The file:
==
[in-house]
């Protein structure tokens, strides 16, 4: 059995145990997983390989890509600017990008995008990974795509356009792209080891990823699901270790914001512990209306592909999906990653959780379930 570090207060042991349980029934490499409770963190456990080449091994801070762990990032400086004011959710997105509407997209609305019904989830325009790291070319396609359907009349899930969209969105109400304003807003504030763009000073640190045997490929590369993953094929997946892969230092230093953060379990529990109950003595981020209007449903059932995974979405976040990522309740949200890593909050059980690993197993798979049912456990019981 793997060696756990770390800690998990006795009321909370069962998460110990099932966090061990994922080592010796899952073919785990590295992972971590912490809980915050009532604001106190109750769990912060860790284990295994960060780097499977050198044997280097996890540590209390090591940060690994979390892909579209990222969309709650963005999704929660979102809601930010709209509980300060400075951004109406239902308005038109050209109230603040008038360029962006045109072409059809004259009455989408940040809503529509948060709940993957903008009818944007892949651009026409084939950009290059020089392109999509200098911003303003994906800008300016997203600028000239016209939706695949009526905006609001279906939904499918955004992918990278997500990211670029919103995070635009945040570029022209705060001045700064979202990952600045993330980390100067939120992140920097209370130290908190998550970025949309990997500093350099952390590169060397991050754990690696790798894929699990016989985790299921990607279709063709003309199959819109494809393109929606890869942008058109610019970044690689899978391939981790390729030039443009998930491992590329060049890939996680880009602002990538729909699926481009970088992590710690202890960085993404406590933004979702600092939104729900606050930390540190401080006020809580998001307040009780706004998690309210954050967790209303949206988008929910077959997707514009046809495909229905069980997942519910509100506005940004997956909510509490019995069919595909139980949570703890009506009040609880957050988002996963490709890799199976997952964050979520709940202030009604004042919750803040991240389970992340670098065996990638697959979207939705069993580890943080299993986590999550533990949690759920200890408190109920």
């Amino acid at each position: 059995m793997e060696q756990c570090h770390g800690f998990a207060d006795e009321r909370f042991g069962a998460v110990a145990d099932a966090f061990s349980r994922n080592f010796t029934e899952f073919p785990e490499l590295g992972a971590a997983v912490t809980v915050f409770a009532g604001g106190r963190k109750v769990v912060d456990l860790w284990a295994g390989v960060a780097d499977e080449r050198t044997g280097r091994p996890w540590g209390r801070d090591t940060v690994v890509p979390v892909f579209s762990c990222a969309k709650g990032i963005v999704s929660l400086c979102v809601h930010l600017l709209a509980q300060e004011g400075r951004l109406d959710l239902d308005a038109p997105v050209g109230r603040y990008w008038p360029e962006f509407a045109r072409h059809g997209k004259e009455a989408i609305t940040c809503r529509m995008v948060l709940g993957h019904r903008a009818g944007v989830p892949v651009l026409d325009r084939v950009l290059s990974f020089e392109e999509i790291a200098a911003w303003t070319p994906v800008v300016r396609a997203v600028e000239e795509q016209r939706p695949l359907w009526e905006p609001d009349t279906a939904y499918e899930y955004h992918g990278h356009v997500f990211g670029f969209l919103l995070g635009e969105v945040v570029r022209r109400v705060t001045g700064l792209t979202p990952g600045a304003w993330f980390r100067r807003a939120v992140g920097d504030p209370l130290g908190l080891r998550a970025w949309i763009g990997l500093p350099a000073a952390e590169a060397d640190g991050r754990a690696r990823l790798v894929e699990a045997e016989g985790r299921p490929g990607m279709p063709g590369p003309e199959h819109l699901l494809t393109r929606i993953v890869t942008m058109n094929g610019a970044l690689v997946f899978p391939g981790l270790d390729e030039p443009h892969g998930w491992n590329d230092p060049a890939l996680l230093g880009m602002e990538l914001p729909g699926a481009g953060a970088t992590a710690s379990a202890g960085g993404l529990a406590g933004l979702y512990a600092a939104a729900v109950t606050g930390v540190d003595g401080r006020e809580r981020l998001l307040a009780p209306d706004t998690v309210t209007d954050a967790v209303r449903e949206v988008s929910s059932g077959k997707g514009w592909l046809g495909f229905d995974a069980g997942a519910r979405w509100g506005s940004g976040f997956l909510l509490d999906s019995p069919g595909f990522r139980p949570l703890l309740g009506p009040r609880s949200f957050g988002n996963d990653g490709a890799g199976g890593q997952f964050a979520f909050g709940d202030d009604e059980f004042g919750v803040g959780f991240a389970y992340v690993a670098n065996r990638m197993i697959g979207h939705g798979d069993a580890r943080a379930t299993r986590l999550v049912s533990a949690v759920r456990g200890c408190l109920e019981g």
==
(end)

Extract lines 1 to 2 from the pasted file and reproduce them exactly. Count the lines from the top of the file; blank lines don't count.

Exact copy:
[in-house]
């Protein structure tokens, strides 16, 4: 059995145990997983390989890509600017990008995008990974795509356009792209080891990823699901270790914001512990209306592909999906990653959780379930 570090207060042991349980029934490499409770963190456990080449091994801070762990990032400086004011959710997105509407997209609305019904989830325009790291070319396609359907009349899930969209969105109400304003807003504030763009000073640190045997490929590369993953094929997946892969230092230093953060379990529990109950003595981020209007449903059932995974979405976040990522309740949200890593909050059980690993197993798979049912456990019981 793997060696756990770390800690998990006795009321909370069962998460110990099932966090061990994922080592010796899952073919785990590295992972971590912490809980915050009532604001106190109750769990912060860790284990295994960060780097499977050198044997280097996890540590209390090591940060690994979390892909579209990222969309709650963005999704929660979102809601930010709209509980300060400075951004109406239902308005038109050209109230603040008038360029962006045109072409059809004259009455989408940040809503529509948060709940993957903008009818944007892949651009026409084939950009290059020089392109999509200098911003303003994906800008300016997203600028000239016209939706695949009526905006609001279906939904499918955004992918990278997500990211670029919103995070635009945040570029022209705060001045700064979202990952600045993330980390100067939120992140920097209370130290908190998550970025949309990997500093350099952390590169060397991050754990690696790798894929699990016989985790299921990607279709063709003309199959819109494809393109929606890869942008058109610019970044690689899978391939981790390729030039443009998930491992590329060049890939996680880009602002990538729909699926481009970088992590710690202890960085993404406590933004979702600092939104729900606050930390540190401080006020809580998001307040009780706004998690309210954050967790209303949206988008929910077959997707514009046809495909229905069980997942519910509100506005940004997956909510509490019995069919595909139980949570703890009506009040609880957050988002996963490709890799199976997952964050979520709940202030009604004042919750803040991240389970992340670098065996990638697959979207939705069993580890943080299993986590999550533990949690759920200890408190109920």